Mon, Oct 17, 2005 - Page 16 News List

Planet Pop


Eric Clapton is ready to kiss and tell.


Chinese fans of Harry Potter finally got a chance to catch up with the latest adventures of the boy wizard as the Chinese version of Harry Potter and Half-Blood Prince went on sale across China at the weekend.

Chinese publisher Renmin Wenxue Chubanshe (People's Literature

Publishing House) had rushed to

translate the book, first published in English in July, to beat the pirate editions, Xinhua news agency said.

"We have to prepare to quickly issue the Chinese edition to thwart the pirates," series editor Wang Ruiqin was quoted as saying.

China has vowed to crackdown on piracy in the book market.

The whole of the first print run of 800,000 copies had been distributed nationwide to branches of the Xinhua Bookstore chain.

In Beijing, fans of the boy wizard reportedly started queuing from Friday night, although the book did not go on sale until Saturday.

One bookshop in the capital sold 8,000 copies on Saturday alone.

J.K. Rowling's series of books about a boy wizard at a boarding school have been an international hit with children and adults alike.

Rowling's books have sold more than 300 million copies worldwide in over 60 languages and the first three Potter books have already been made into blockbuster movies.

Legendary singer and songwriter Bob Dylan embarks on a 31-concert European tour starting in Stockholm's Globen arena today and ending on November 27,

organizers said.

After gigs in Sweden, Germany, France, Italy and elsewhere, the tour will culminate with five shows at London's Brixton Academy and two concerts in Dublin.

It comes nearly three months after Dylan's North American tour with a

five-piece band, and he is expected to feature a similar mix of old and new work, including classics like Maggie's Farm and Lay, Lady, Lay and songs from his latest studio album, Love and Theft.

Dylan fans worldwide have already had much excitement recently with the release of director Martin Scorsese's epic documentary No Direction Home this year which charts Dylan's meteoric rise to superstardom through unusually forthright interviews with the man himself and a host of both besotted and reproachful contemporaries.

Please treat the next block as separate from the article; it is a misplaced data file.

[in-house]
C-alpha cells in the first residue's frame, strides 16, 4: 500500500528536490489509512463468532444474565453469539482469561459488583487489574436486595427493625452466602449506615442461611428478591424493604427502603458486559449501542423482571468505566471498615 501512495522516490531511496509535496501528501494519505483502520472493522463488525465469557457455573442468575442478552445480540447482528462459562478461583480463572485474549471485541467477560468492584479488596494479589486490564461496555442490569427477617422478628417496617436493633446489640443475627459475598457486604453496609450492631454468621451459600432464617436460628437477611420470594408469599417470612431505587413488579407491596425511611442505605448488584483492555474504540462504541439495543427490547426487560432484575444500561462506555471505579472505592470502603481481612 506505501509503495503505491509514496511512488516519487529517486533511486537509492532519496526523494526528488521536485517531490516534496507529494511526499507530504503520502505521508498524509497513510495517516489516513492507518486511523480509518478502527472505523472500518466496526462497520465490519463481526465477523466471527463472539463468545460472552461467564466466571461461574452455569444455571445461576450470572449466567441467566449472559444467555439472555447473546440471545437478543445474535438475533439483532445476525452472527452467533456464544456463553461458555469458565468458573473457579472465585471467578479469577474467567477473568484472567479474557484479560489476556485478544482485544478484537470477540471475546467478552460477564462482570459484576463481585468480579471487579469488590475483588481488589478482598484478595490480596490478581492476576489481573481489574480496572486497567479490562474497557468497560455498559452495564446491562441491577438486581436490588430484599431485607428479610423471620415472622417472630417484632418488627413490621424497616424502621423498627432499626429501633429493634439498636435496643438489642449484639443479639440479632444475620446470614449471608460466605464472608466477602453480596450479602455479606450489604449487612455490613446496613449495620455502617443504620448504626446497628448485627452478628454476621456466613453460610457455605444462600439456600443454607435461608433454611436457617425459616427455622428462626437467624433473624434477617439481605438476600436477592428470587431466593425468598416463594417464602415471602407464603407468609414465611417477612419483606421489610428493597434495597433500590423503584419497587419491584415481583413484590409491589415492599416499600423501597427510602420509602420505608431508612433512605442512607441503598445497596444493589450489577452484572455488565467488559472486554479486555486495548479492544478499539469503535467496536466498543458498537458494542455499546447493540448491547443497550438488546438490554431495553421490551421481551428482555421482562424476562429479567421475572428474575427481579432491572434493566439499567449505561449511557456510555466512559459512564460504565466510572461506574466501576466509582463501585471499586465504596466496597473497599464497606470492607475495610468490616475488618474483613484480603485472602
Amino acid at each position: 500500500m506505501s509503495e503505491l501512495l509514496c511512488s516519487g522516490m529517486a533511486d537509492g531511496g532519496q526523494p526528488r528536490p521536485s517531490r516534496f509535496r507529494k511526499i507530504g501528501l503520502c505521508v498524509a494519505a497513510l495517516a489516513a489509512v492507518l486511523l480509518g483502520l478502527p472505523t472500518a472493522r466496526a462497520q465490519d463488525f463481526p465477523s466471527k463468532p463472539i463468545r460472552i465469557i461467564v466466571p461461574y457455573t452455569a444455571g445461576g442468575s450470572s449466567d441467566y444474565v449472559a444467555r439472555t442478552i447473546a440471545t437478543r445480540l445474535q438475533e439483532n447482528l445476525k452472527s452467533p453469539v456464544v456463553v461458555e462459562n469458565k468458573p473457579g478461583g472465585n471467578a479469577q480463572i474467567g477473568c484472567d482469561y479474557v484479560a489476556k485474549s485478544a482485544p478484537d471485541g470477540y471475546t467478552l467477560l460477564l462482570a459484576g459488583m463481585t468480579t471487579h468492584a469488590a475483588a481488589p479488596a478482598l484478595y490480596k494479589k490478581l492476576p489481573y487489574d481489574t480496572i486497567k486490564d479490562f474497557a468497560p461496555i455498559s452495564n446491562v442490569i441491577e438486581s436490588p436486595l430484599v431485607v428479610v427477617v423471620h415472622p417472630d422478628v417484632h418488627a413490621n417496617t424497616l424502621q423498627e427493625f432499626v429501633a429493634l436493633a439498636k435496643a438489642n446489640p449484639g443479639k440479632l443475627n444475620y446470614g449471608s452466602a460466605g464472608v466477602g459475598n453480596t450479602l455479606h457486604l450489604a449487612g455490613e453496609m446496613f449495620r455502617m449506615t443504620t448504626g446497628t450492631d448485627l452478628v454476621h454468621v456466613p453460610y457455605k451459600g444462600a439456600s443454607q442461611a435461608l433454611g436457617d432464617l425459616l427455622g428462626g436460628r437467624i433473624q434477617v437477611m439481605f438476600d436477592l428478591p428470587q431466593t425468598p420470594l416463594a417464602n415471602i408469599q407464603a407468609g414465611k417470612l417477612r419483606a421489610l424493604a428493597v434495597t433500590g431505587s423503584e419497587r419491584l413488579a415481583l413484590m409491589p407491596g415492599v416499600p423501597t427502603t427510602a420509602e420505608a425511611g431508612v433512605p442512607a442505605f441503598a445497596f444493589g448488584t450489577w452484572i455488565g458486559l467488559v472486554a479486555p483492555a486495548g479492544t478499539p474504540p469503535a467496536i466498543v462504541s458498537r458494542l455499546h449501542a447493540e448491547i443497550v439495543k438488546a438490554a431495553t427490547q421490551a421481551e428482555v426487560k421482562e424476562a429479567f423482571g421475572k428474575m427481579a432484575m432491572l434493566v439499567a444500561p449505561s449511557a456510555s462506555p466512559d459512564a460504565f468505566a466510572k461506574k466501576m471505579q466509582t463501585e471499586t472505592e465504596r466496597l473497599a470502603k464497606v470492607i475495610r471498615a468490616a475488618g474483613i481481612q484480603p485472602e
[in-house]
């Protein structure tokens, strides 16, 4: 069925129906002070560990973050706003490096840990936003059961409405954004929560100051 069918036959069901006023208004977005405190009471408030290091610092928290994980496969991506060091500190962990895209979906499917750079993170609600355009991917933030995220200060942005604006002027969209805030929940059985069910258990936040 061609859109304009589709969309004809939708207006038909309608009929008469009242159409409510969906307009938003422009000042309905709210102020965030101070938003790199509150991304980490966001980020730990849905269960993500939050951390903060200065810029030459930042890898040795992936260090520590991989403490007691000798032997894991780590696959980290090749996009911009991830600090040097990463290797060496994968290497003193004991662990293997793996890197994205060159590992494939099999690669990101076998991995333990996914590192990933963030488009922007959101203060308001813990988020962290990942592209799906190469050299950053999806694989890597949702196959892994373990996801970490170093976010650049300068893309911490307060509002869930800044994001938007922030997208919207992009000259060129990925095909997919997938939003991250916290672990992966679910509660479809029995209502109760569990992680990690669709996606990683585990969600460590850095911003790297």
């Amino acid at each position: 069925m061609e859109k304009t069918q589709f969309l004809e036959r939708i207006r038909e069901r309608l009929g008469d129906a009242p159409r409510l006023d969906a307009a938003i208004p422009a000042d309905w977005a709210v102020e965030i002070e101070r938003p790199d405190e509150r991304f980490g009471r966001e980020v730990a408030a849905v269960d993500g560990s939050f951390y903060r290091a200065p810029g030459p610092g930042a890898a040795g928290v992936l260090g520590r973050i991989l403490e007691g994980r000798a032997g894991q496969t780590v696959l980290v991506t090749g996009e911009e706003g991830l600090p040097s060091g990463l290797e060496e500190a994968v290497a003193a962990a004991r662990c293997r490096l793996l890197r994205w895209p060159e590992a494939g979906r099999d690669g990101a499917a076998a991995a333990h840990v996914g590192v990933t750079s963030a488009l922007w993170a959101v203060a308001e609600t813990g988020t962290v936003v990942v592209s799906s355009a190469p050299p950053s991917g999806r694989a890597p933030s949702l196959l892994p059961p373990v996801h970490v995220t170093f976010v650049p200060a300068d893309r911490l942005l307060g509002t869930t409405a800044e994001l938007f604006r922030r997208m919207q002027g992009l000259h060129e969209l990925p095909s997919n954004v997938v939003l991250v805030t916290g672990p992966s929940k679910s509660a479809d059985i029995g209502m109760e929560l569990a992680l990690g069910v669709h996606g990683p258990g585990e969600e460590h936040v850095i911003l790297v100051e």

He has also published an autobiography Chronicles and The Bob Dylan Scrapbook, 1956-1966 within the past 12 months.

Dylan, who is 64, started as a protest folk singer in the 1960s, the decade that propelled him to world fame.

Still deeply rooted in American

traditional folk music, he has since

embraced rock'n'roll, country music and even jazz.

Eric Clapton will follow musicians Bob Dylan and Sting with a book about his life, telling of his 40 years as the top rock and blues guitarist of his age in which he went "to hell and back," publisher

Doubleday said. Doubleday in the United States, and Century in Britain, both owned by Bertelsmann AG said they would jointly publish the book in spring 2007 and paid Clapton a

"substantial advance."

Evidently Star Trek actor James "Scotty" Doohan took the catchphrase "beam me up" very seriously -- his cremated remains will be launched into space in accord with his last wishes. Commercial space flight operator Space Services Inc will launch the late actor's remains into space aboard its Explorers Flight on December 6, a company spokeswoman said.

The Beatles were singled out last week as the most influential entertainers of the past 100 years, beating out the likes of Elvis Presley, Charlie Chaplin and Mickey Mouse, according to a survey conducted by show business newspaper Variety. Behind the Fab Four's

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